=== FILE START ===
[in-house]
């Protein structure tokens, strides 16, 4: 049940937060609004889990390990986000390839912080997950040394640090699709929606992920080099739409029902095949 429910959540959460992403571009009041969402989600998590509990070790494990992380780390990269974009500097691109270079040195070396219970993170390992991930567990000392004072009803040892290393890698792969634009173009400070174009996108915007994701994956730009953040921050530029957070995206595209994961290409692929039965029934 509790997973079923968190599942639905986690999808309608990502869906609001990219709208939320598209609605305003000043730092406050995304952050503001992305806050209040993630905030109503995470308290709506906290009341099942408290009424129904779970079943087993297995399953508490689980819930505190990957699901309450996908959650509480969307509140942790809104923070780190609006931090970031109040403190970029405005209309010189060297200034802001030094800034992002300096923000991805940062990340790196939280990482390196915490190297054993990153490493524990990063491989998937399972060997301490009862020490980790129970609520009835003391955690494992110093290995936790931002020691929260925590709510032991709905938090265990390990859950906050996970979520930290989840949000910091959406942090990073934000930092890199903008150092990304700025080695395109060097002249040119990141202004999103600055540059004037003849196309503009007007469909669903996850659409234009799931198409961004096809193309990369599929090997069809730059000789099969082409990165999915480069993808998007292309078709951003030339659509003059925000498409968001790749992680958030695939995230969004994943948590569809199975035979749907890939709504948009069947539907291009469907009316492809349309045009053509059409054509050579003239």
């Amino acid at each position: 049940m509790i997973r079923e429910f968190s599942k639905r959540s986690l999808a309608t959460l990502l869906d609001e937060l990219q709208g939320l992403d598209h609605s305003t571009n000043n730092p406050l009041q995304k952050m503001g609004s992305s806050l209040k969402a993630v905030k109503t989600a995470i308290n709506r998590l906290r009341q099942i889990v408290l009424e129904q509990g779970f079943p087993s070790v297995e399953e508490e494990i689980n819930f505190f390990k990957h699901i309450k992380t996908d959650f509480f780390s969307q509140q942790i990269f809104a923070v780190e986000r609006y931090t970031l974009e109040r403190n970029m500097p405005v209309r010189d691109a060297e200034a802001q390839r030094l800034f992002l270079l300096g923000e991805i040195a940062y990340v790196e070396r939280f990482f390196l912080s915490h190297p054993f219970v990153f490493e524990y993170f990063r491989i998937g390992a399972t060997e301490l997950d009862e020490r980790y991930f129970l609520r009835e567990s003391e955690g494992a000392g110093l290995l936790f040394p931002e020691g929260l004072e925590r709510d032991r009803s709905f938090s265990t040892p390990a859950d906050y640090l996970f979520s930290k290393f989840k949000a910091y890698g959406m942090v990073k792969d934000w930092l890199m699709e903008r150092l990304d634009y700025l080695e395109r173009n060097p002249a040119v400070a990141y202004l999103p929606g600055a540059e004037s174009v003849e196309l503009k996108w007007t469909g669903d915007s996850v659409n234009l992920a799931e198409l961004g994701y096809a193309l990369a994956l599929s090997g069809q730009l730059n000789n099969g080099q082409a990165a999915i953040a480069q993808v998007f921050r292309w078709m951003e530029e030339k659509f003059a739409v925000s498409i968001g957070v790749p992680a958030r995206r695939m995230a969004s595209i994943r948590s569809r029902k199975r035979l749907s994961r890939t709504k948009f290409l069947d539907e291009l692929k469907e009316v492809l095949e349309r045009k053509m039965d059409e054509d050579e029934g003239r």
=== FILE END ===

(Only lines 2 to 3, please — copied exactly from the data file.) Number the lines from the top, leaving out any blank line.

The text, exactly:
């Protein structure tokens, strides 16, 4: 049940937060609004889990390990986000390839912080997950040394640090699709929606992920080099739409029902095949 429910959540959460992403571009009041969402989600998590509990070790494990992380780390990269974009500097691109270079040195070396219970993170390992991930567990000392004072009803040892290393890698792969634009173009400070174009996108915007994701994956730009953040921050530029957070995206595209994961290409692929039965029934 509790997973079923968190599942639905986690999808309608990502869906609001990219709208939320598209609605305003000043730092406050995304952050503001992305806050209040993630905030109503995470308290709506906290009341099942408290009424129904779970079943087993297995399953508490689980819930505190990957699901309450996908959650509480969307509140942790809104923070780190609006931090970031109040403190970029405005209309010189060297200034802001030094800034992002300096923000991805940062990340790196939280990482390196915490190297054993990153490493524990990063491989998937399972060997301490009862020490980790129970609520009835003391955690494992110093290995936790931002020691929260925590709510032991709905938090265990390990859950906050996970979520930290989840949000910091959406942090990073934000930092890199903008150092990304700025080695395109060097002249040119990141202004999103600055540059004037003849196309503009007007469909669903996850659409234009799931198409961004096809193309990369599929090997069809730059000789099969082409990165999915480069993808998007292309078709951003030339659509003059925000498409968001790749992680958030695939995230969004994943948590569809199975035979749907890939709504948009069947539907291009469907009316492809349309045009053509059409054509050579003239």
């Amino acid at each position: 049940m509790i997973r079923e429910f968190s599942k639905r959540s986690l999808a309608t959460l990502l869906d609001e937060l990219q709208g939320l992403d598209h609605s305003t571009n000043n730092p406050l009041q995304k952050m503001g609004s992305s806050l209040k969402a993630v905030k109503t989600a995470i308290n709506r998590l906290r009341q099942i889990v408290l009424e129904q509990g779970f079943p087993s070790v297995e399953e508490e494990i689980n819930f505190f390990k990957h699901i309450k992380t996908d959650f509480f780390s969307q509140q942790i990269f809104a923070v780190e986000r609006y931090t970031l974009e109040r403190n970029m500097p405005v209309r010189d691109a060297e200034a802001q390839r030094l800034f992002l270079l300096g923000e991805i040195a940062y990340v790196e070396r939280f990482f390196l912080s915490h190297p054993f219970v990153f490493e524990y993170f990063r491989i998937g390992a399972t060997e301490l997950d009862e020490r980790y991930f129970l609520r009835e567990s003391e955690g494992a000392g110093l290995l936790f040394p931002e020691g929260l004072e925590r709510d032991r009803s709905f938090s265990t040892p390990a859950d906050y640090l996970f979520s930290k290393f989840k949000a910091y890698g959406m942090v990073k792969d934000w930092l890199m699709e903008r150092l990304d634009y700025l080695e395109r173009n060097p002249a040119v400070a990141y202004l999103p929606g600055a540059e004037s174009v003849e196309l503009k996108w007007t469909g669903d915007s996850v659409n234009l992920a799931e198409l961004g994701y096809a193309l990369a994956l599929s090997g069809q730009l730059n000789n099969g080099q082409a990165a999915i953040a480069q993808v998007f921050r292309w078709m951003e530029e030339k659509f003059a739409v925000s498409i968001g957070v790749p992680a958030r995206r695939m995230a969004s595209i994943r948590s569809r029902k199975r035979l749907s994961r890939t709504k948009f290409l069947d539907e291009l692929k469907e009316v492809l095949e349309r045009k053509m039965d059409e054509d050579e029934g003239r």